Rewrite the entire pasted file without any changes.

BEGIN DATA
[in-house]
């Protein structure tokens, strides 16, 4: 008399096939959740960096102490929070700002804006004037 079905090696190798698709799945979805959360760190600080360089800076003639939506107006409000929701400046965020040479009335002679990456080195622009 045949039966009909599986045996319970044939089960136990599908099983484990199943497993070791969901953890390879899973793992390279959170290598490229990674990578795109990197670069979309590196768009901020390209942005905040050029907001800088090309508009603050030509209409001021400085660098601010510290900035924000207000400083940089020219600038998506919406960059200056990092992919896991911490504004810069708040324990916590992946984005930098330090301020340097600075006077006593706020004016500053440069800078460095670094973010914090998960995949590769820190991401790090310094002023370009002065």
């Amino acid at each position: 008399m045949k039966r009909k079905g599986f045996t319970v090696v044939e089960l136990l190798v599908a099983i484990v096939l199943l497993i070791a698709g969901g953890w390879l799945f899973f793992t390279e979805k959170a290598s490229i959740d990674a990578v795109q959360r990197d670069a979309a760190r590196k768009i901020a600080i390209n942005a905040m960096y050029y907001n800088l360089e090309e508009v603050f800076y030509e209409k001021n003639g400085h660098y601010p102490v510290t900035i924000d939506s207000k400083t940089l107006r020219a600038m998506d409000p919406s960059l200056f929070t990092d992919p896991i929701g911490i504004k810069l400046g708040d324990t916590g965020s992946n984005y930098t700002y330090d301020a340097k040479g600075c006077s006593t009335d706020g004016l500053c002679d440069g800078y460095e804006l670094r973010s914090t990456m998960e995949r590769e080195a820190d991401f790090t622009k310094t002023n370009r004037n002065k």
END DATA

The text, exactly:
[in-house]
């Protein structure tokens, strides 16, 4: 008399096939959740960096102490929070700002804006004037 079905090696190798698709799945979805959360760190600080360089800076003639939506107006409000929701400046965020040479009335002679990456080195622009 045949039966009909599986045996319970044939089960136990599908099983484990199943497993070791969901953890390879899973793992390279959170290598490229990674990578795109990197670069979309590196768009901020390209942005905040050029907001800088090309508009603050030509209409001021400085660098601010510290900035924000207000400083940089020219600038998506919406960059200056990092992919896991911490504004810069708040324990916590992946984005930098330090301020340097600075006077006593706020004016500053440069800078460095670094973010914090998960995949590769820190991401790090310094002023370009002065």
């Amino acid at each position: 008399m045949k039966r009909k079905g599986f045996t319970v090696v044939e089960l136990l190798v599908a099983i484990v096939l199943l497993i070791a698709g969901g953890w390879l799945f899973f793992t390279e979805k959170a290598s490229i959740d990674a990578v795109q959360r990197d670069a979309a760190r590196k768009i901020a600080i390209n942005a905040m960096y050029y907001n800088l360089e090309e508009v603050f800076y030509e209409k001021n003639g400085h660098y601010p102490v510290t900035i924000d939506s207000k400083t940089l107006r020219a600038m998506d409000p919406s960059l200056f929070t990092d992919p896991i929701g911490i504004k810069l400046g708040d324990t916590g965020s992946n984005y930098t700002y330090d301020a340097k040479g600075c006077s006593t009335d706020g004016l500053c002679d440069g800078y460095e804006l670094r973010s914090t990456m998960e995949r590769e080195a820190d991401f790090t622009k310094t002023n370009r004037n002065k």